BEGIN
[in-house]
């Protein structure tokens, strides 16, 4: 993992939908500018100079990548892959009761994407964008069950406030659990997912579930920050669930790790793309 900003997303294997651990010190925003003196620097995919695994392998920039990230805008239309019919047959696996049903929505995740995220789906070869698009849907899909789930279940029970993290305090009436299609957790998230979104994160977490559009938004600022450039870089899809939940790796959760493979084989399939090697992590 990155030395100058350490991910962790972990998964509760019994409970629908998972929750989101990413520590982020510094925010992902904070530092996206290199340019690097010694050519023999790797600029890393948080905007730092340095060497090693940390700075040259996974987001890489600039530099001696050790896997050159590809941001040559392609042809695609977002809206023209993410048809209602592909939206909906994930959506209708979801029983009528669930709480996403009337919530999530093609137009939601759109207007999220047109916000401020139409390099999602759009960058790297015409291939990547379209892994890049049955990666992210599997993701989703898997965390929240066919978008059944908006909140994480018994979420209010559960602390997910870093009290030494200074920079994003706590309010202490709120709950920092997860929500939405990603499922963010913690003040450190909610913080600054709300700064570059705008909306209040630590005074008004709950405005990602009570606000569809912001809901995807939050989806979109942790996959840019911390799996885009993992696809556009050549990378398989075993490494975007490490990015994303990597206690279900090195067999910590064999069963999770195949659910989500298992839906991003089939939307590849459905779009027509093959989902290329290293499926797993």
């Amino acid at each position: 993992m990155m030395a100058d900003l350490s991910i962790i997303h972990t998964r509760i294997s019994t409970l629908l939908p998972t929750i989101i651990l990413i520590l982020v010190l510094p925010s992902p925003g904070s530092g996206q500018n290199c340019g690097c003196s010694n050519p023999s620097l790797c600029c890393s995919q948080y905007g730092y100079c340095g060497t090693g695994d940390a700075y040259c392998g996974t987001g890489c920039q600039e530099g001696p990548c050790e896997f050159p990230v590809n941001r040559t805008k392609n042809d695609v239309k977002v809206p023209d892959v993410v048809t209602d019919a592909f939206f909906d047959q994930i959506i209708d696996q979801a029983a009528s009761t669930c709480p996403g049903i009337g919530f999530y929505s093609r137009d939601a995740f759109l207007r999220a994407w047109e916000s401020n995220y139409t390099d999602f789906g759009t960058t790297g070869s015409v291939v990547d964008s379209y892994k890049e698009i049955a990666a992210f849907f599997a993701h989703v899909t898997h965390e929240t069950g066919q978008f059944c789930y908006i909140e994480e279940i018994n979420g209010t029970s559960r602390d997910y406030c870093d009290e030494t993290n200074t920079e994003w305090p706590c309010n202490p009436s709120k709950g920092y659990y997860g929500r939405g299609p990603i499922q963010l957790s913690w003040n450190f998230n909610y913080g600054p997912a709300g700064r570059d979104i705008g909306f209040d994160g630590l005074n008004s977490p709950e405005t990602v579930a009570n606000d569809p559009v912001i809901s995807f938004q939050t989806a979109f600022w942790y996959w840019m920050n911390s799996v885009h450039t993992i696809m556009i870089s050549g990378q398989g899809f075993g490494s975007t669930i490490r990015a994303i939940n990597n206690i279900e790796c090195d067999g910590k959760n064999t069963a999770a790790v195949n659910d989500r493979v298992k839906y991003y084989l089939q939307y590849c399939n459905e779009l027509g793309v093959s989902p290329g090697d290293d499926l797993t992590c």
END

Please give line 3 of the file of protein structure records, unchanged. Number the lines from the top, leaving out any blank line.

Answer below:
């Amino acid at each position: 993992m990155m030395a100058d900003l350490s991910i962790i997303h972990t998964r509760i294997s019994t409970l629908l939908p998972t929750i989101i651990l990413i520590l982020v010190l510094p925010s992902p925003g904070s530092g996206q500018n290199c340019g690097c003196s010694n050519p023999s620097l790797c600029c890393s995919q948080y905007g730092y100079c340095g060497t090693g695994d940390a700075y040259c392998g996974t987001g890489c920039q600039e530099g001696p990548c050790e896997f050159p990230v590809n941001r040559t805008k392609n042809d695609v239309k977002v809206p023209d892959v993410v048809t209602d019919a592909f939206f909906d047959q994930i959506i209708d696996q979801a029983a009528s009761t669930c709480p996403g049903i009337g919530f999530y929505s093609r137009d939601a995740f759109l207007r999220a994407w047109e916000s401020n995220y139409t390099d999602f789906g759009t960058t790297g070869s015409v291939v990547d964008s379209y892994k890049e698009i049955a990666a992210f849907f599997a993701h989703v899909t898997h965390e929240t069950g066919q978008f059944c789930y908006i909140e994480e279940i018994n979420g209010t029970s559960r602390d997910y406030c870093d009290e030494t993290n200074t920079e994003w305090p706590c309010n202490p009436s709120k709950g920092y659990y997860g929500r939405g299609p990603i499922q963010l957790s913690w003040n450190f998230n909610y913080g600054p997912a709300g700064r570059d979104i705008g909306f209040d994160g630590l005074n008004s977490p709950e405005t990602v579930a009570n606000d569809p559009v912001i809901s995807f938004q939050t989806a979109f600022w942790y996959w840019m920050n911390s799996v885009h450039t993992i696809m556009i870089s050549g990378q398989g899809f075993g490494s975007t669930i490490r990015a994303i939940n990597n206690i279900e790796c090195d067999g910590k959760n064999t069963a999770a790790v195949n659910d989500r493979v298992k839906y991003y084989l089939q939307y590849c399939n459905e779009l027509g793309v093959s989902p290329g090697d290293d499926l797993t992590c």